I finally had a chance to try out Nong’s Khao Man Gai, a food cart located in downtown Portland at the corner of SW 10th and Alder Street, when I was visiting last month. Nong’s has received numerous mentions in a variety magazines including Gourmet Magazine, Men’s Health, Saveur, Travel & Leisure as well as in newspapers, both locally and internationally, including The Globe and Mail and The Sydney Morning Herald. It’s no secret that Portland is known for its food carts and there are hundreds of them all around the city. But for Nong’s to consistently be mentioned in the Top 5 or Top 10 list of dishes or food carts to try in Portland, that must say something about how good their signature dish is. Normally, I wouldn’t go out of my way to seek out Asian food while visiting Portland since I visit Vancouver, BC several times a year and Vancouver is the mecca for Asian food. However, I was intrigued after reading the numerous reviews about Nong’s and decided to make an exception.
Nong’s specializes in one dish called Khao Man Gai, which directly translates to ‘oiled rice chicken’ and is a very popular street food dish in Thailand, particularly in Bangkok. The Khao man gai dish actually originates from the Hainan province in China and is often known as Hainanese chicken. So basically what Nong’s serves is the Thai version of Hainanese chicken and rice.
It’s a no-brainer as to what to order at Nong’s since the one and only item offered is the Chicken and Rice ($6). You can customize your order by requesting for extra sauce ($1), extra chicken ($2), extra rice ($2), or add chicken livers ($1). Or you can get the large order (or Piset, which means ‘Special’ in Thai) and you will get more chicken, more rice, more sauce, and also chicken livers for $10. Since this was my first time, I decided to get just the regular order of Chicken and Rice, which comes with 8 oz of rice and either one whole chicken breast or a quarter leg of a chicken. Nong’s uses organic free range chicken from Draper Valley to make this dish. The chicken is poached whole in a liquid containing salt, sugar, garlic, and ginger. The rice is then cooked in the chicken broth with the addition of garlic, ginger, shallots, and galangal. The chicken and rice are served with a special soybean sauce made from fermented soybean puree mixed with garlic, ginger, Thai chilies, vinegar, and sugar. The sauce is normally mildly spicy but you can ask for the sauce to be spicier and they will throw in more Thai chilies into the sauce for you. The dish is garnished with some cucumber slices and cilantro. What’s also noteworthy is that instead of serving the dish in plastic or foam containers, Nong’s actually wraps the chicken and rice into a neat bundle using butcher paper, like how they served it traditionally in Thailand before the advent of plastic and foam.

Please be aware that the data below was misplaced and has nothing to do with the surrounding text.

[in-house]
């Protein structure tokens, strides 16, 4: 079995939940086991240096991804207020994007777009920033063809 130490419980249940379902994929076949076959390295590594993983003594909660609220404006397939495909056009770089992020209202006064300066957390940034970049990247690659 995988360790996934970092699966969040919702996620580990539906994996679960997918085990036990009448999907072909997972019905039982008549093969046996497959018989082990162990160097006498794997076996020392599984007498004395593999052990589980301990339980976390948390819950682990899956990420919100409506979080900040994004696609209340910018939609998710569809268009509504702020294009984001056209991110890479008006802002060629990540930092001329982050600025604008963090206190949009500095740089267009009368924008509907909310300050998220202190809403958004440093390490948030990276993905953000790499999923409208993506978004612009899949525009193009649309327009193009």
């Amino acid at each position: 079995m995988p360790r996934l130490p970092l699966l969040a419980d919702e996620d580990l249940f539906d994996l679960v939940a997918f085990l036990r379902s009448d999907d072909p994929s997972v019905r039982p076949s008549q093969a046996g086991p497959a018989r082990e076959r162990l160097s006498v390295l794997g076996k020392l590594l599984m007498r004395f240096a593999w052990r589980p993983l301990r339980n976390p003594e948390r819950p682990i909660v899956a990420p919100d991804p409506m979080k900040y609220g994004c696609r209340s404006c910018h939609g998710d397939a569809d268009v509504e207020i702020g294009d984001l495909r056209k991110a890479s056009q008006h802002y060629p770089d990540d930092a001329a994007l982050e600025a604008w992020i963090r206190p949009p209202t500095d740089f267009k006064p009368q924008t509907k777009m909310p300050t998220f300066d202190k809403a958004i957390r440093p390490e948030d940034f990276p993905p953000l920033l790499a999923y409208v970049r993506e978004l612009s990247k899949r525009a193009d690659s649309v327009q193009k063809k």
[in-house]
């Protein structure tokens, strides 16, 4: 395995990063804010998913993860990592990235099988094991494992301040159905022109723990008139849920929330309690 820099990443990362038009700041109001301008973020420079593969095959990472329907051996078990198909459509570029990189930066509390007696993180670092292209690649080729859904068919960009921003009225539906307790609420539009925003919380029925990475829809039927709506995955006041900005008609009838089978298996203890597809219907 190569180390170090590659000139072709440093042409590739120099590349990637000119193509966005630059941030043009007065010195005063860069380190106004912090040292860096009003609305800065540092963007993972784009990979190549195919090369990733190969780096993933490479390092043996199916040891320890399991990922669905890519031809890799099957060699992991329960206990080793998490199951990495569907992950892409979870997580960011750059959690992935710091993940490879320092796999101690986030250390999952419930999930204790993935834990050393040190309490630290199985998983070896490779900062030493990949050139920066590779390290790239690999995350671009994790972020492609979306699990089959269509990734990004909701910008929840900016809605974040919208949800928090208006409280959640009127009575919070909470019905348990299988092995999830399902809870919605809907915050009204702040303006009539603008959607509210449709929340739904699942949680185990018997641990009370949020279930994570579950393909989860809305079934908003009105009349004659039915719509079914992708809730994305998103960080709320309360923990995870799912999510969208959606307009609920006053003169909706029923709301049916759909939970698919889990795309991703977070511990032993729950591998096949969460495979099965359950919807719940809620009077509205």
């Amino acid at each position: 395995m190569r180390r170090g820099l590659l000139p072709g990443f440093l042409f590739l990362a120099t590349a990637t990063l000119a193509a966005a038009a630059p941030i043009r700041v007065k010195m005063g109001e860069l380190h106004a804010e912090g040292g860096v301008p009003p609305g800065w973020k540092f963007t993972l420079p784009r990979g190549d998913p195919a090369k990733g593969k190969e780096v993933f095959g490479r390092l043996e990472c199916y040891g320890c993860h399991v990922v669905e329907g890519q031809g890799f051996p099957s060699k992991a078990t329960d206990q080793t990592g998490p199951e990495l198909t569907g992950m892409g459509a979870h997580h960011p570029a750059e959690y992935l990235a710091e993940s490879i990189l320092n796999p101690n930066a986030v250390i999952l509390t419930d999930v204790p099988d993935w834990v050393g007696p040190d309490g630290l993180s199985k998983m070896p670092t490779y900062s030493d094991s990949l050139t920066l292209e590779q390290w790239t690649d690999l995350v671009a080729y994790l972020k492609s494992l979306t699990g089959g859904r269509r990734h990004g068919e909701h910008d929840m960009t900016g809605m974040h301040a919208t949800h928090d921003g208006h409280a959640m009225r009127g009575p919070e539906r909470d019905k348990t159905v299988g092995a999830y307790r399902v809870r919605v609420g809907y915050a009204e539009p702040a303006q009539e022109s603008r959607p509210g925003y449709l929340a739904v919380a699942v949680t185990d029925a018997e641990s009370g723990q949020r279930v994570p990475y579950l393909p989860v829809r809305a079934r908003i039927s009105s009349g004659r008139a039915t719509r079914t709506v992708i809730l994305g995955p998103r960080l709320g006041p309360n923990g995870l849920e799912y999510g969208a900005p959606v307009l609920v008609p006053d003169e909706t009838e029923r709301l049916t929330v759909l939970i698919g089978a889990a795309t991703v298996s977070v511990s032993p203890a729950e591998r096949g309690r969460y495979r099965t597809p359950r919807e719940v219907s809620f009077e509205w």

The order of Chicken and Rice was exactly just that – chicken and rice. However, don’t let the simplicity of this dish fool you. I can easily say this was one of the best versions of Hainanese Chicken and Rice that I’ve ever had. Keep in mind that this is the Thai version and is slightly different in flavour than the Singaporean or Malaysian versions though there are some similarities. Hainanese Chicken is typically fairly mild and delicate in flavour so don’t expect a blast of flavour from the chicken or the rice alone. Personally, I thought this dish was executed perfectly. The boneless chicken pieces were very tender, silky, and flavourful. The rice was cooked to perfection. It was moist and more flavourful than any other rice I’ve had accompanying Hainanese Chicken. But the real star of the show is actually the special soybean sauce. It provided the perfect sweet, sour, salty, and spicy combination that unified all the components of the dish and provided an additional depth of flavour to the chicken and rice. I started off just dipping the chicken pieces into the sauce but it was so addictive that I ended up pouring the sauce over the whole dish.
The Chicken and Rice came with a bowl of thin clear soup served on the side. This light soup is made from the chicken broth along with some mustard greens and is purposely bland/mild as it serves as a palate cleanser for the chicken and rice.
I was lucky I actually got to experience Nong’s Khao Man Gai when I was in Portland last month. As it was the day after Thanksgiving, many of the food carts were closed. In addition to Nong’s food cart, I had wanted to check out Tabor for their schnitzelwich and People’s Pig for their porchetta, both of which are also located in downtown Portland. Sadly, both of them were closed due to the holiday. I should mention that Nong’s is hugely popular and often sells out so do try to go early to avoid being disappointed.
The economy in Portland must be really booming as many food carts and eateries are expanding and opening additional locations. Nong’s is one of the many famous ones that have recently opened up a second location. In fact, they had just opened the second location the week after Thanksgiving and it happened to be the day I was leaving Portland so I didn’t get a chance to try it out. This second location is at Portland State University (PSU food cart pod) and apparently the kitchen is much bigger so they are now able to offer more items on the menu, in addition to the famous Khao Man Gai (chicken and rice). This new location will definitely be on my list of places to try next time I’m visiting Portland.